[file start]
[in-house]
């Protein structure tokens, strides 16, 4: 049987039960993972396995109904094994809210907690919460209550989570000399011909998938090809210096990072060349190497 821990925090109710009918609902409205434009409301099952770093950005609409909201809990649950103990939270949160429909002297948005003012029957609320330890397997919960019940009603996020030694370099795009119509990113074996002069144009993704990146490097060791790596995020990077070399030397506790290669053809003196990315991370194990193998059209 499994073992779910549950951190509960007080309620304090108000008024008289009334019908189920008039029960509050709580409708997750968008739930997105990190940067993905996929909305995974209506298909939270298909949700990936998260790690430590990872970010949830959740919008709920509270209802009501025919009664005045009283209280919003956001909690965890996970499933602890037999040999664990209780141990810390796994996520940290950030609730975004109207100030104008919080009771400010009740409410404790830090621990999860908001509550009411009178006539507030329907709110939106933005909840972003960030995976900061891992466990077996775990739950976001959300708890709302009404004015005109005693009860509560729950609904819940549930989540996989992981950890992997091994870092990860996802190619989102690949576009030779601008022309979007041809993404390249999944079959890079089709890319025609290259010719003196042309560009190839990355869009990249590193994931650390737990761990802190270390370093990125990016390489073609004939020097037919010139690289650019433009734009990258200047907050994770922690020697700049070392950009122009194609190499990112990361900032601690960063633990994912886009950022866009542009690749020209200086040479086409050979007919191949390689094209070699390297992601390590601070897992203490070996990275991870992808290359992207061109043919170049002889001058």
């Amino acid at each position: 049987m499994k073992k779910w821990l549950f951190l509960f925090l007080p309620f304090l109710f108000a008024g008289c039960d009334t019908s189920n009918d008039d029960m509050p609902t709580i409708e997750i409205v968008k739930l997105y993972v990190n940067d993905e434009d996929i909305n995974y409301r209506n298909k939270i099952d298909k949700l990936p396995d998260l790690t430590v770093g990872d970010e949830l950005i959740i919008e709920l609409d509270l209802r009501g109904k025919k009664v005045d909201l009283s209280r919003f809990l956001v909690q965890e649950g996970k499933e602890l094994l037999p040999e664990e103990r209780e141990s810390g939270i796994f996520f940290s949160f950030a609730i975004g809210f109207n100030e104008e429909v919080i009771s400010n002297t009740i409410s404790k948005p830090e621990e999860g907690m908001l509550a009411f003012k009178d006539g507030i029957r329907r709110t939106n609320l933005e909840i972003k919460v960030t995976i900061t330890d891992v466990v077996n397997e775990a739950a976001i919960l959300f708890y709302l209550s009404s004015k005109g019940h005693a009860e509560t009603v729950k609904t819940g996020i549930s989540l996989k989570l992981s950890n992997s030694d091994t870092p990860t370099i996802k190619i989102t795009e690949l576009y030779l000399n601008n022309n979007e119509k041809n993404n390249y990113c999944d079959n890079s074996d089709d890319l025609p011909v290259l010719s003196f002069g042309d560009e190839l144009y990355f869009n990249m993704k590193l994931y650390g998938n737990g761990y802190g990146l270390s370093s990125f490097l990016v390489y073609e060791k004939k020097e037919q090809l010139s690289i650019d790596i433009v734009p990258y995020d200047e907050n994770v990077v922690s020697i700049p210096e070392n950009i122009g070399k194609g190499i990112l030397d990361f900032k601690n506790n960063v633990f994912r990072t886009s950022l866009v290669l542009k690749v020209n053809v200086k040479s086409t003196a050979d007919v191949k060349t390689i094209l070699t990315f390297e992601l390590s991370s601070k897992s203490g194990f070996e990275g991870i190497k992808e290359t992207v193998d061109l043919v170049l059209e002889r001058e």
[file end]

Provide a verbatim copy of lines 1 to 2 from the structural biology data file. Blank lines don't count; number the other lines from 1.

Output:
[in-house]
């Protein structure tokens, strides 16, 4: 049987039960993972396995109904094994809210907690919460209550989570000399011909998938090809210096990072060349190497 821990925090109710009918609902409205434009409301099952770093950005609409909201809990649950103990939270949160429909002297948005003012029957609320330890397997919960019940009603996020030694370099795009119509990113074996002069144009993704990146490097060791790596995020990077070399030397506790290669053809003196990315991370194990193998059209 499994073992779910549950951190509960007080309620304090108000008024008289009334019908189920008039029960509050709580409708997750968008739930997105990190940067993905996929909305995974209506298909939270298909949700990936998260790690430590990872970010949830959740919008709920509270209802009501025919009664005045009283209280919003956001909690965890996970499933602890037999040999664990209780141990810390796994996520940290950030609730975004109207100030104008919080009771400010009740409410404790830090621990999860908001509550009411009178006539507030329907709110939106933005909840972003960030995976900061891992466990077996775990739950976001959300708890709302009404004015005109005693009860509560729950609904819940549930989540996989992981950890992997091994870092990860996802190619989102690949576009030779601008022309979007041809993404390249999944079959890079089709890319025609290259010719003196042309560009190839990355869009990249590193994931650390737990761990802190270390370093990125990016390489073609004939020097037919010139690289650019433009734009990258200047907050994770922690020697700049070392950009122009194609190499990112990361900032601690960063633990994912886009950022866009542009690749020209200086040479086409050979007919191949390689094209070699390297992601390590601070897992203490070996990275991870992808290359992207061109043919170049002889001058």